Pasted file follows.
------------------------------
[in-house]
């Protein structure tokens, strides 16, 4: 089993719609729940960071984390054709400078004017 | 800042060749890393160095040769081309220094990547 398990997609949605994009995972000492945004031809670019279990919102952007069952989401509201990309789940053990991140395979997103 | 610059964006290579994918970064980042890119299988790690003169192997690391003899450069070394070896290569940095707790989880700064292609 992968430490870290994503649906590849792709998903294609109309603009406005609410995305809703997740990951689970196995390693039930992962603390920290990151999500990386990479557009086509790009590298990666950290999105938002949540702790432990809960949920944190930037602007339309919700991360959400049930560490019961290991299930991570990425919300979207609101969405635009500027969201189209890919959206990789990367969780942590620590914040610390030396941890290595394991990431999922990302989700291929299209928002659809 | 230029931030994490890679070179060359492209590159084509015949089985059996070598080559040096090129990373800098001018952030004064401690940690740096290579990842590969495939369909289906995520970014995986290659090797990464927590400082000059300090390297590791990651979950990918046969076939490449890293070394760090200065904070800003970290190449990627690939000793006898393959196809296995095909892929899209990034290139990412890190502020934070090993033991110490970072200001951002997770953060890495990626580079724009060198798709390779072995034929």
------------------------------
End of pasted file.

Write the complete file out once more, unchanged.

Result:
[in-house]
């Protein structure tokens, strides 16, 4: 089993719609729940960071984390054709400078004017 | 800042060749890393160095040769081309220094990547 398990997609949605994009995972000492945004031809670019279990919102952007069952989401509201990309789940053990991140395979997103 | 610059964006290579994918970064980042890119299988790690003169192997690391003899450069070394070896290569940095707790989880700064292609 992968430490870290994503649906590849792709998903294609109309603009406005609410995305809703997740990951689970196995390693039930992962603390920290990151999500990386990479557009086509790009590298990666950290999105938002949540702790432990809960949920944190930037602007339309919700991360959400049930560490019961290991299930991570990425919300979207609101969405635009500027969201189209890919959206990789990367969780942590620590914040610390030396941890290595394991990431999922990302989700291929299209928002659809 | 230029931030994490890679070179060359492209590159084509015949089985059996070598080559040096090129990373800098001018952030004064401690940690740096290579990842590969495939369909289906995520970014995986290659090797990464927590400082000059300090390297590791990651979950990918046969076939490449890293070394760090200065904070800003970290190449990627690939000793006898393959196809296995095909892929899209990034290139990412890190502020934070090993033991110490970072200001951002997770953060890495990626580079724009060198798709390779072995034929």